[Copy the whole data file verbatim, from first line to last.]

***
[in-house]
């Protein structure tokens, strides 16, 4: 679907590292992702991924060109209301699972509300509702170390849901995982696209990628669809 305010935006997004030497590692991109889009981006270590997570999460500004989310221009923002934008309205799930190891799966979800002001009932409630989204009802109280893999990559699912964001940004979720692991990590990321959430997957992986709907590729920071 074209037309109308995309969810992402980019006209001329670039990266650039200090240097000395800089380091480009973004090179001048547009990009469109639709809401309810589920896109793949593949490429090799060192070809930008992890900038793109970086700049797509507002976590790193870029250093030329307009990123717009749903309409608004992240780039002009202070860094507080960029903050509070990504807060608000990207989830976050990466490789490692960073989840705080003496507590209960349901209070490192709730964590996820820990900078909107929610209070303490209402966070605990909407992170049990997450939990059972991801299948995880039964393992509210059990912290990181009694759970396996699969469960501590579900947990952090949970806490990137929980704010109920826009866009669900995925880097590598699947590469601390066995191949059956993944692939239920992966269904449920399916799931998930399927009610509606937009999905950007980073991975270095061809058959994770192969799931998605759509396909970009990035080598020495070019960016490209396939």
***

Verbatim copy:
[in-house]
């Protein structure tokens, strides 16, 4: 679907590292992702991924060109209301699972509300509702170390849901995982696209990628669809 305010935006997004030497590692991109889009981006270590997570999460500004989310221009923002934008309205799930190891799966979800002001009932409630989204009802109280893999990559699912964001940004979720692991990590990321959430997957992986709907590729920071 074209037309109308995309969810992402980019006209001329670039990266650039200090240097000395800089380091480009973004090179001048547009990009469109639709809401309810589920896109793949593949490429090799060192070809930008992890900038793109970086700049797509507002976590790193870029250093030329307009990123717009749903309409608004992240780039002009202070860094507080960029903050509070990504807060608000990207989830976050990466490789490692960073989840705080003496507590209960349901209070490192709730964590996820820990900078909107929610209070303490209402966070605990909407992170049990997450939990059972991801299948995880039964393992509210059990912290990181009694759970396996699969469960501590579900947990952090949970806490990137929980704010109920826009866009669900995925880097590598699947590469601390066995191949059956993944692939239920992966269904449920399916799931998930399927009610509606937009999905950007980073991975270095061809058959994770192969799931998605759509396909970009990035080598020495070019960016490209396939």